While there are many potential personal, professional, social and cultural benefits to speaking more than one language, this elegant clinical research study confirms earlier predictions that lifelong bilingualism and multilingualism may help to preserve the cognitive efficiency and function of the higher processing centers of the brain much later in life.  Given at least the perception that the United States lags behind many other countries in the world in the area of foreign language education, the findings of this new study offer yet another reason for schools in the US to ramp up their foreign language programs.  We live in an increasingly competitive, globalized and multilingual world, and preparing our children for a successful future in that world should include early and continuous exposure to foreign language training, in my view.

 

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Dr. Wascher’s latest video:

Dark as Night, Part 1


Dark as Night, Part 1

Dark as Night, Part 1


At this time, more than 8 percent of Americans are unemployed.  According to the Bureau of Labor Statistics, however, the unemployment rate for veterans who served on active duty between September 2001 and December 2011 is now more than 12 percent.  A new website, Veterans in Healthcare, seeks to connect veterans with potential employers.  If you are a veteran who works in the healthcare field, or if you are an employer who is looking for physicians, advanced practice professionals, nurses, corpsmen/medics, or other healthcare professionals, then please take a look at Veterans in Healthcare. As a retired veteran of the U.S. Army, I would also like to personally urge you to hire a veteran whenever possible.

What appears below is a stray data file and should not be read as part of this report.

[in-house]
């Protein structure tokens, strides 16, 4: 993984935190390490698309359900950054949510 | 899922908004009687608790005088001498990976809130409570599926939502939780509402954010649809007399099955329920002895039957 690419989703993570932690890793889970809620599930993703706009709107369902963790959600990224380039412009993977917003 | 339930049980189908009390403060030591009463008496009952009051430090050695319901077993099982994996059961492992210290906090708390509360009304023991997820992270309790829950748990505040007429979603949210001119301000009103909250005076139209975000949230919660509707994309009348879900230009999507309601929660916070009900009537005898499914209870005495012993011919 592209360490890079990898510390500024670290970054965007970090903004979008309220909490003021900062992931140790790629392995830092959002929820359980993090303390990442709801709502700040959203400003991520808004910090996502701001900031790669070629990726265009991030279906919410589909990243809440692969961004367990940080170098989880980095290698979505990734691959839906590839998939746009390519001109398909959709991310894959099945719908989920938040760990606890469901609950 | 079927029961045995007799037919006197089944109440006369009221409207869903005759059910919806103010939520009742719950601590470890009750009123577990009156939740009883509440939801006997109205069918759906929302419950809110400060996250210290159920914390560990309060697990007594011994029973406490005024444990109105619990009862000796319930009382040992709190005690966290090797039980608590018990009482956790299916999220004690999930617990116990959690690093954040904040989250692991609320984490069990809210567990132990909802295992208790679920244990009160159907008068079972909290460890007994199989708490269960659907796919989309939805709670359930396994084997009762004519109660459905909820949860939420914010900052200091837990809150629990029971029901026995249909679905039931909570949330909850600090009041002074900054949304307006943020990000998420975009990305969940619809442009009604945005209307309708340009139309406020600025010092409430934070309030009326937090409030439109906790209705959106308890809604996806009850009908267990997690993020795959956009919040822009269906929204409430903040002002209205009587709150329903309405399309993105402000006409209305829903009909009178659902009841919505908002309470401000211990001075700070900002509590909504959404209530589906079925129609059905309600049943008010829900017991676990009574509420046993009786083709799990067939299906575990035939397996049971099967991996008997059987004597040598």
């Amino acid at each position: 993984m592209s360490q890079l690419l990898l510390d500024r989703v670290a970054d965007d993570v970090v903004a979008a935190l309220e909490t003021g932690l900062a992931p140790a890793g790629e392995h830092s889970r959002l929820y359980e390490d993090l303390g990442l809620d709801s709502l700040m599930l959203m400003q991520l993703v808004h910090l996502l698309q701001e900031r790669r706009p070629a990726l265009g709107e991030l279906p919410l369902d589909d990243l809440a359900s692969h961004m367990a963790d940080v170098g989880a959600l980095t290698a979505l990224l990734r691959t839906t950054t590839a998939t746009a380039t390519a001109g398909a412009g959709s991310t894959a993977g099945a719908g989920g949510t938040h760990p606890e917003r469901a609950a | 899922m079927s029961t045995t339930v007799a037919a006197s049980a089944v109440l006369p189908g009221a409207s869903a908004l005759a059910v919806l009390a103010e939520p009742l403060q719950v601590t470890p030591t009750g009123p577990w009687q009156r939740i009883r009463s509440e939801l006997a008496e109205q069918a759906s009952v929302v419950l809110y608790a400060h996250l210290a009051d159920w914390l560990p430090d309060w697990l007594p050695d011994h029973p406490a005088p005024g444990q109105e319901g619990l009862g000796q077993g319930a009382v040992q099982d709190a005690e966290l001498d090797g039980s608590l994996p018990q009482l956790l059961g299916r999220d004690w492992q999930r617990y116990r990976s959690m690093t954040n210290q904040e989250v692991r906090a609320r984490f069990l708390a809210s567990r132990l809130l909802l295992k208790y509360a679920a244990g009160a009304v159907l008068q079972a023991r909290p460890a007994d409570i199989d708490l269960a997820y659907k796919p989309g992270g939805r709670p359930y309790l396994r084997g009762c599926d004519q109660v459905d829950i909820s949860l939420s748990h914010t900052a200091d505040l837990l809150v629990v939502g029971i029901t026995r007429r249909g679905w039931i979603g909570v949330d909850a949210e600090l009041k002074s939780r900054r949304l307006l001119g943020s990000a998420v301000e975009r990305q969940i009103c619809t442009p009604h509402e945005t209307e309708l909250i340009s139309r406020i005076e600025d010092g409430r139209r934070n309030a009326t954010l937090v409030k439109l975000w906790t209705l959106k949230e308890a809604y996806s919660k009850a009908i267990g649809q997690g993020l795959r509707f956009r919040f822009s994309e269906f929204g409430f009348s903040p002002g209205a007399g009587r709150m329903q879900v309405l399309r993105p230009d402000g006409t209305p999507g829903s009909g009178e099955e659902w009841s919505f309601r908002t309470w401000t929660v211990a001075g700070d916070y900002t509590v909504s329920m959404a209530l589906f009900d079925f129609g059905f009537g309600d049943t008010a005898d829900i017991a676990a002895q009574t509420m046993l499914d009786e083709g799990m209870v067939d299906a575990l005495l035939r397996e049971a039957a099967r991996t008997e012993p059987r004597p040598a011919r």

For a groundbreaking overview of cancer risks, and evidence-based strategies to reduce your risk of developing cancer, order your copy of my bestselling book, “A Cancer Prevention Guide for the Human Race,” from AmazonBarnes & NobleBooks-A-MillionVroman’s Bookstore, and other fine bookstores!

Within one week of publication, A Cancer Prevention Guide for the Human Race was ranked #6 among all cancer-related books on the Amazon.com “Top 100 Bestseller’s List” for Kindle e-books. Within three months of publication, A Cancer Prevention Guide for the Human Race was the #1 book on the Amazon.comTop 100 New Book Releases in Cancer” list.




Disclaimer:  As always, my advice to readers is to seek the advice of your physician before making any significant changes in medications, diet, or level of physical activity


 

Dr. Wascher is an oncologic surgeon, professor of surgery, cancer researcher, oncology consultant, and a widely published author